"Bellocchio’s movies often equate visual and moral ambiguity. Like 'Vincere,' the last Bellocchio film to get a Stateside release, 'Dormant Beauty' finds the director working with a reduced Eastwoodian palette dominated by thick shadows; at times, only the outline of a character’s face is visible against the blackness of the screen. As the lighting gets dimmer, Bellocchio’s direction becomes more focused, playing off Carlo Crivelli’s emotive neoclassical score to turn close-ups into arias."

Ignatiy Vishnevetsky, The Onion AV Club

"Bellocchio modifies his approach slightly for each storyline. The Maria/Roberto and Rossa/Pallido scenes resemble soapy melodrama, while the Divine Mother segments play more like an operatic art-film (not unlike Bellocchio’s excellent 2009 historical drama 'Vincere'), and Senator Beffardi’s plot is rendered with deeper shadows and a more propulsive score, akin to a political thriller. Cinematographer Daniele Cipri and composer Carlo Crivelli have a lot to do with distinguishing the different parts of 'Dormant Beauty,' and editor Francesca Calvelli skillfully interweaves the pieces so that it all feels unified -- even when the movie veers into the odder world of Divine Mother. Bellocchio also connects the characters through his use of actual television reports from 2009, which play almost incessantly on screens in the characters’ homes and environs."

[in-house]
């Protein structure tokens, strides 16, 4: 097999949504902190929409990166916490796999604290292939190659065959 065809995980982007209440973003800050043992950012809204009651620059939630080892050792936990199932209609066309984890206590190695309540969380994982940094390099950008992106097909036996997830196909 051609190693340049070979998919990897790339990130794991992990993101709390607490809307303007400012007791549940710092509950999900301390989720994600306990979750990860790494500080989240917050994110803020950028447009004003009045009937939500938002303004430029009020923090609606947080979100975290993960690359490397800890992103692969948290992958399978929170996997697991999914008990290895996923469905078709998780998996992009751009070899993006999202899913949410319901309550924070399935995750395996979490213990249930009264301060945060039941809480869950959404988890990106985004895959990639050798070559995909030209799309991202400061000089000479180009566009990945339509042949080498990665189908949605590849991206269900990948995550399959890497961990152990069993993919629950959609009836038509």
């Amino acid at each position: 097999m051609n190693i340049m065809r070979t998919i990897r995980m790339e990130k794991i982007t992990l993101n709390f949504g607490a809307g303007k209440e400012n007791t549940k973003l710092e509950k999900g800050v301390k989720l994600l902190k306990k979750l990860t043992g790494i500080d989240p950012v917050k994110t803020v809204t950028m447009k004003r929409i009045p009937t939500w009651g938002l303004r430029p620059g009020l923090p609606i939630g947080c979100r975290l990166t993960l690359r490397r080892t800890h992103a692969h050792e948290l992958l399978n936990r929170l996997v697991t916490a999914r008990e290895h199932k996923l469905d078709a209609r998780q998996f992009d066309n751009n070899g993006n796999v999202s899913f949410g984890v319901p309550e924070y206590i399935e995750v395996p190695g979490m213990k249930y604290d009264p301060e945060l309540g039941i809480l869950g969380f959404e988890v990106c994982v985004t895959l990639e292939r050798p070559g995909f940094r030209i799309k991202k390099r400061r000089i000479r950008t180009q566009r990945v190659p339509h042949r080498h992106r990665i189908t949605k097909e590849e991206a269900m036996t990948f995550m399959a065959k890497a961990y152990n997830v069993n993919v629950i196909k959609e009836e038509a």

Noel Murray, The Dissolve

"D.p. Daniele Cipri once again proves his mettle, with richly supple camerawork and mature tonalities, while Bellocchio’s regular editor, Francesca Calvelli, effectively handles the intertwining stories. Marco Dentici’s production design is spot-on, from the sauna scenes to the opulent home of the Divine Mother, decorated with more roses than a funeral parlor. Few film composers can deliver sumptuous orchestrations as skillfully as Carlo Crivelli, and fewer helmers know as well as Bellocchio how to use them to further the mood within a scene, rather than to anticipate emotion."

Jay Weissberg, Variety